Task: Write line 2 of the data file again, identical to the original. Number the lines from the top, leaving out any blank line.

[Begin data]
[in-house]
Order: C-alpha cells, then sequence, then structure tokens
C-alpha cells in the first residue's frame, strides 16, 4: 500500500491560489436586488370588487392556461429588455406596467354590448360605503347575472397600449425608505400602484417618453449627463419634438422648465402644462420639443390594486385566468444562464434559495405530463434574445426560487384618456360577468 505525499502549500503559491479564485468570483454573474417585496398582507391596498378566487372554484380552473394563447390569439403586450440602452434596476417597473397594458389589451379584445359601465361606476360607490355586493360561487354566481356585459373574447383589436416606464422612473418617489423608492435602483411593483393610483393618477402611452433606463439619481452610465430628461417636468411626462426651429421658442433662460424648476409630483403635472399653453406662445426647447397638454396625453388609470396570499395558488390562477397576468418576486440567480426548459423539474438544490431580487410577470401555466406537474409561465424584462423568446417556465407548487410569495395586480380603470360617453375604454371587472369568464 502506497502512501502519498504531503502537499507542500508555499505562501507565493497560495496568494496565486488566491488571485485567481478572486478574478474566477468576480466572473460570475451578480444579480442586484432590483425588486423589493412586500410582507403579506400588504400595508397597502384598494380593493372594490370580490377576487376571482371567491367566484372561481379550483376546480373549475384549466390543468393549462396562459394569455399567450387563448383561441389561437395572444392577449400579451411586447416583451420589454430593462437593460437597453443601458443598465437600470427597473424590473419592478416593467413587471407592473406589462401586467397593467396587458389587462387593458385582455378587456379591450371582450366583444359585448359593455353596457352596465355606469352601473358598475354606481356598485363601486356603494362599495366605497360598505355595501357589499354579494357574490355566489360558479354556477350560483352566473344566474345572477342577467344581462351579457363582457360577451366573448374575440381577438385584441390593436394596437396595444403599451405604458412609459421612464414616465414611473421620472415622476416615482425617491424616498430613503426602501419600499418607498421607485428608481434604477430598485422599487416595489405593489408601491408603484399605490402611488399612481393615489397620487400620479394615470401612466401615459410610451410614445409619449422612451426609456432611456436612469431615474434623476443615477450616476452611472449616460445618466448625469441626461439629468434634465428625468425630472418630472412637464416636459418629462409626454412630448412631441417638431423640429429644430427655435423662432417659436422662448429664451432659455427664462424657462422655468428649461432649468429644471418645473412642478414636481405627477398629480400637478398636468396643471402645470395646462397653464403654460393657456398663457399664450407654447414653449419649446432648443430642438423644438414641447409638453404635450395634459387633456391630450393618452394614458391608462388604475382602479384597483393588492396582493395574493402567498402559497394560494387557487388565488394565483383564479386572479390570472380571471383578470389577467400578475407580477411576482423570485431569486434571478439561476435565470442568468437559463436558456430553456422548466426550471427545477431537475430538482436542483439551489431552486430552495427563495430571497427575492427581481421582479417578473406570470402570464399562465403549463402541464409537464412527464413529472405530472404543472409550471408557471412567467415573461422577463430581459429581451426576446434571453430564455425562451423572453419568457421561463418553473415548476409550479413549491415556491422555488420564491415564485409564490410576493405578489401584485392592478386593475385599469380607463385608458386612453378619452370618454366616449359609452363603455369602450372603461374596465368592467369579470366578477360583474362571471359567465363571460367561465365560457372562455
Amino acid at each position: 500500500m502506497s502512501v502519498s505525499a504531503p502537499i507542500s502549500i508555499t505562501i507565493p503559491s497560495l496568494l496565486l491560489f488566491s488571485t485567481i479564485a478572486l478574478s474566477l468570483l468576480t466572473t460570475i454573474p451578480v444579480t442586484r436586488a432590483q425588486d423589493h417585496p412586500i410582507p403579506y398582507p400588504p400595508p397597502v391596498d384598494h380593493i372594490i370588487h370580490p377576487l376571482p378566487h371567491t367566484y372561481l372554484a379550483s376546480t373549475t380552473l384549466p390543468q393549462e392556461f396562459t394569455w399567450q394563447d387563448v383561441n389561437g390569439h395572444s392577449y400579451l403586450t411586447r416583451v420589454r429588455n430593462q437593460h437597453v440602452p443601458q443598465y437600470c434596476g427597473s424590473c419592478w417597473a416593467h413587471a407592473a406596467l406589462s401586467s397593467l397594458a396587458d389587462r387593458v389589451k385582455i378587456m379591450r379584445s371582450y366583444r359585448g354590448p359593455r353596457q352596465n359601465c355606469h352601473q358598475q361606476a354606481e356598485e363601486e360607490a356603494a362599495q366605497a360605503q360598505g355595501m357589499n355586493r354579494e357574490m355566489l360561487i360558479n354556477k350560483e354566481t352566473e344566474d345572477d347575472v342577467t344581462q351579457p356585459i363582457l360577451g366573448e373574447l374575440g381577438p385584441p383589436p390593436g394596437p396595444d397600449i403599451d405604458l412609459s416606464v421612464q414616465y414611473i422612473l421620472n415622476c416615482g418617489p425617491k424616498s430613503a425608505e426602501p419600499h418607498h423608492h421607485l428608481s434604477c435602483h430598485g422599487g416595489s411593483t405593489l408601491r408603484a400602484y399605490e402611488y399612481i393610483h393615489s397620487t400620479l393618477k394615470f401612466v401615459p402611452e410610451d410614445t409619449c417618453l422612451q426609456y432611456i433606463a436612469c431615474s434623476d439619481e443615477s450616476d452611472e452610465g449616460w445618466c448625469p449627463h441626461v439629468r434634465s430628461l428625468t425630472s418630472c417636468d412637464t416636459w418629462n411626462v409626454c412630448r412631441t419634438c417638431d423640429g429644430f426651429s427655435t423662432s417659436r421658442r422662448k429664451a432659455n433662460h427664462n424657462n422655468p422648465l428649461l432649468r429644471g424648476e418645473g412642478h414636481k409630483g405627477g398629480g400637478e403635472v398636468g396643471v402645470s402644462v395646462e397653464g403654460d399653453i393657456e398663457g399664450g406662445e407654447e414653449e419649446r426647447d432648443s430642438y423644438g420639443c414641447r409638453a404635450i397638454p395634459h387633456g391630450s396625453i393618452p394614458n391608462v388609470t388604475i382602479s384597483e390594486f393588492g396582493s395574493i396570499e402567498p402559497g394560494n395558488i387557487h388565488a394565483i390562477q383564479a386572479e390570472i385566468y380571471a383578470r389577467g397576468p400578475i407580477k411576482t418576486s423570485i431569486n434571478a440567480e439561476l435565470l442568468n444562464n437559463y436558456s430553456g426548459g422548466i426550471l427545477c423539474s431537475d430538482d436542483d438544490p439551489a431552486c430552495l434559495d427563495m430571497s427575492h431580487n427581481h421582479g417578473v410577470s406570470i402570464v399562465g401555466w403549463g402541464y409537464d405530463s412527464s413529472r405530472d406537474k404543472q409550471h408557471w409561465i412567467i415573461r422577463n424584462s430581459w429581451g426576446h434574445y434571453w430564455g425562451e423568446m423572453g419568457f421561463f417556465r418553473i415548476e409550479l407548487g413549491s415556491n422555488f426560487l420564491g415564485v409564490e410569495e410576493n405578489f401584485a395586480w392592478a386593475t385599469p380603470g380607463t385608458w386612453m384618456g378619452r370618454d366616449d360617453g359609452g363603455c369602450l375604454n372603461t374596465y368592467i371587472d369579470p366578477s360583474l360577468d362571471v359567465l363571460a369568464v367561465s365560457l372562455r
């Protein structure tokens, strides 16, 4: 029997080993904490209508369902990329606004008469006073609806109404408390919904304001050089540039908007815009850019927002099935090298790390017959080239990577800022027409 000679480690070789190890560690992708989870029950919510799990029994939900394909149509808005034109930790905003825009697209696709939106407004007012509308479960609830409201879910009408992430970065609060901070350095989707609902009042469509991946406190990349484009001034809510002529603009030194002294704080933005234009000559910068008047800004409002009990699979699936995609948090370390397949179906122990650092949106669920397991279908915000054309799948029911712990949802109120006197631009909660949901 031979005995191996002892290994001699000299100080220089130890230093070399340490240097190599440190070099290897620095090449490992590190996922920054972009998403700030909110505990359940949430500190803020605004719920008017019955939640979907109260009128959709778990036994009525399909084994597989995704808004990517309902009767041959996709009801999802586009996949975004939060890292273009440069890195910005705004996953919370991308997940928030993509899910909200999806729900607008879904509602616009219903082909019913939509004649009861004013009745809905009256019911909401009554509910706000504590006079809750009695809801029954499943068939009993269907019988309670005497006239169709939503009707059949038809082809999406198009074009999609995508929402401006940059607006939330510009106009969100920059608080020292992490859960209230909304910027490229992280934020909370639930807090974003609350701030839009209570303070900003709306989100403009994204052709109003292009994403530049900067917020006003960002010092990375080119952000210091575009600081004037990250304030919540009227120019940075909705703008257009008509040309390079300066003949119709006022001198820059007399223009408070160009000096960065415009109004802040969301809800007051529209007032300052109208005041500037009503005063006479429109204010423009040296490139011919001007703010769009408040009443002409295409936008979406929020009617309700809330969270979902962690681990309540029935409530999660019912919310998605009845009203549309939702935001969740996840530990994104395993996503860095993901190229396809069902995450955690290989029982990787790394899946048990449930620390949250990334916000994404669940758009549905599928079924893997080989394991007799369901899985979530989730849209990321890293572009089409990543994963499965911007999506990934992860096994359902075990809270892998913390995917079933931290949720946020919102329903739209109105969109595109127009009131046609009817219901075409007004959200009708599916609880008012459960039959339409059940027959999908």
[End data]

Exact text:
Order: C-alpha cells, then sequence, then structure tokens